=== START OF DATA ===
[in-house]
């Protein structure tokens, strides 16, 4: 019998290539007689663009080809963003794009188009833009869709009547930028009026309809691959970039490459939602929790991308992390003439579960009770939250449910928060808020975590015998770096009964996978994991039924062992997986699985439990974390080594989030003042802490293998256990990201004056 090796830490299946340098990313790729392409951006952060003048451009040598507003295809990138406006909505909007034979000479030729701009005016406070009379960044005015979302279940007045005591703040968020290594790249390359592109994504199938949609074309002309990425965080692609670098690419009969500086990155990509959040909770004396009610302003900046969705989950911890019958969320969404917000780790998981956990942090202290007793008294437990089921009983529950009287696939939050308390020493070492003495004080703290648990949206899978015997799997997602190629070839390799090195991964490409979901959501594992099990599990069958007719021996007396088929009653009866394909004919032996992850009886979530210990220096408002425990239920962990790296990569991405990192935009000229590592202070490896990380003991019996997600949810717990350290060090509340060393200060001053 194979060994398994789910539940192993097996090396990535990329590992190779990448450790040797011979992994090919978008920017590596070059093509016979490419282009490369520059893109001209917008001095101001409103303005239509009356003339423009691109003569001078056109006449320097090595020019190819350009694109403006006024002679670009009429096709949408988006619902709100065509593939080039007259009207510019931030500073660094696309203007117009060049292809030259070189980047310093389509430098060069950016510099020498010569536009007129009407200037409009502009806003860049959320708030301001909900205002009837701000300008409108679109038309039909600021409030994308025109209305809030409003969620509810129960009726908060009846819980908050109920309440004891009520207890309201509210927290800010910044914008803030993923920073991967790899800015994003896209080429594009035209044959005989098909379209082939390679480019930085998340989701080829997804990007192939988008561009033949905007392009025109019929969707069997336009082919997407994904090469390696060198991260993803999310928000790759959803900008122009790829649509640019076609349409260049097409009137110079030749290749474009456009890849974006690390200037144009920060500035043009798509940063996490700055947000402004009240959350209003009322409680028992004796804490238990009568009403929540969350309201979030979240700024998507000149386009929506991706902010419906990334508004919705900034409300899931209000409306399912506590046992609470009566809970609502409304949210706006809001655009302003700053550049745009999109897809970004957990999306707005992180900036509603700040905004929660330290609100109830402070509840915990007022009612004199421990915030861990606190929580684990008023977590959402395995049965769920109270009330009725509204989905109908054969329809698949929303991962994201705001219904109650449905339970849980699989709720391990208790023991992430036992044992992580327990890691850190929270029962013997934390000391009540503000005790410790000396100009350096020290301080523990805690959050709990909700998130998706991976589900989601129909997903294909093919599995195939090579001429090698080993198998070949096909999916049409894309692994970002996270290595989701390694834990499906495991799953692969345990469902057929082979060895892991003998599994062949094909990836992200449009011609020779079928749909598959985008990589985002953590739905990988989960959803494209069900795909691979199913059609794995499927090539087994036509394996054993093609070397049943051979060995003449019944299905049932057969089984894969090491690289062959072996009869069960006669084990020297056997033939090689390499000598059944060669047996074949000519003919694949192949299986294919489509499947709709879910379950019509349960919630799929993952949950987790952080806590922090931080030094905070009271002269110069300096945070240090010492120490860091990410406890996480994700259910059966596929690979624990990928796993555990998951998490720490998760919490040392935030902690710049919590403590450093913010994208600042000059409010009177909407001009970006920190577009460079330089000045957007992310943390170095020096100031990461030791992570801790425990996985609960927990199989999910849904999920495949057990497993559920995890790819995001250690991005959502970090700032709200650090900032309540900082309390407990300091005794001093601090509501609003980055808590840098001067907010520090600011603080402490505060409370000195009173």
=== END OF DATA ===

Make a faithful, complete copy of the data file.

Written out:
[in-house]
């Protein structure tokens, strides 16, 4: 019998290539007689663009080809963003794009188009833009869709009547930028009026309809691959970039490459939602929790991308992390003439579960009770939250449910928060808020975590015998770096009964996978994991039924062992997986699985439990974390080594989030003042802490293998256990990201004056 090796830490299946340098990313790729392409951006952060003048451009040598507003295809990138406006909505909007034979000479030729701009005016406070009379960044005015979302279940007045005591703040968020290594790249390359592109994504199938949609074309002309990425965080692609670098690419009969500086990155990509959040909770004396009610302003900046969705989950911890019958969320969404917000780790998981956990942090202290007793008294437990089921009983529950009287696939939050308390020493070492003495004080703290648990949206899978015997799997997602190629070839390799090195991964490409979901959501594992099990599990069958007719021996007396088929009653009866394909004919032996992850009886979530210990220096408002425990239920962990790296990569991405990192935009000229590592202070490896990380003991019996997600949810717990350290060090509340060393200060001053 194979060994398994789910539940192993097996090396990535990329590992190779990448450790040797011979992994090919978008920017590596070059093509016979490419282009490369520059893109001209917008001095101001409103303005239509009356003339423009691109003569001078056109006449320097090595020019190819350009694109403006006024002679670009009429096709949408988006619902709100065509593939080039007259009207510019931030500073660094696309203007117009060049292809030259070189980047310093389509430098060069950016510099020498010569536009007129009407200037409009502009806003860049959320708030301001909900205002009837701000300008409108679109038309039909600021409030994308025109209305809030409003969620509810129960009726908060009846819980908050109920309440004891009520207890309201509210927290800010910044914008803030993923920073991967790899800015994003896209080429594009035209044959005989098909379209082939390679480019930085998340989701080829997804990007192939988008561009033949905007392009025109019929969707069997336009082919997407994904090469390696060198991260993803999310928000790759959803900008122009790829649509640019076609349409260049097409009137110079030749290749474009456009890849974006690390200037144009920060500035043009798509940063996490700055947000402004009240959350209003009322409680028992004796804490238990009568009403929540969350309201979030979240700024998507000149386009929506991706902010419906990334508004919705900034409300899931209000409306399912506590046992609470009566809970609502409304949210706006809001655009302003700053550049745009999109897809970004957990999306707005992180900036509603700040905004929660330290609100109830402070509840915990007022009612004199421990915030861990606190929580684990008023977590959402395995049965769920109270009330009725509204989905109908054969329809698949929303991962994201705001219904109650449905339970849980699989709720391990208790023991992430036992044992992580327990890691850190929270029962013997934390000391009540503000005790410790000396100009350096020290301080523990805690959050709990909700998130998706991976589900989601129909997903294909093919599995195939090579001429090698080993198998070949096909999916049409894309692994970002996270290595989701390694834990499906495991799953692969345990469902057929082979060895892991003998599994062949094909990836992200449009011609020779079928749909598959985008990589985002953590739905990988989960959803494209069900795909691979199913059609794995499927090539087994036509394996054993093609070397049943051979060995003449019944299905049932057969089984894969090491690289062959072996009869069960006669084990020297056997033939090689390499000598059944060669047996074949000519003919694949192949299986294919489509499947709709879910379950019509349960919630799929993952949950987790952080806590922090931080030094905070009271002269110069300096945070240090010492120490860091990410406890996480994700259910059966596929690979624990990928796993555990998951998490720490998760919490040392935030902690710049919590403590450093913010994208600042000059409010009177909407001009970006920190577009460079330089000045957007992310943390170095020096100031990461030791992570801790425990996985609960927990199989999910849904999920495949057990497993559920995890790819995001250690991005959502970090700032709200650090900032309540900082309390407990300091005794001093601090509501609003980055808590840098001067907010520090600011603080402490505060409370000195009173």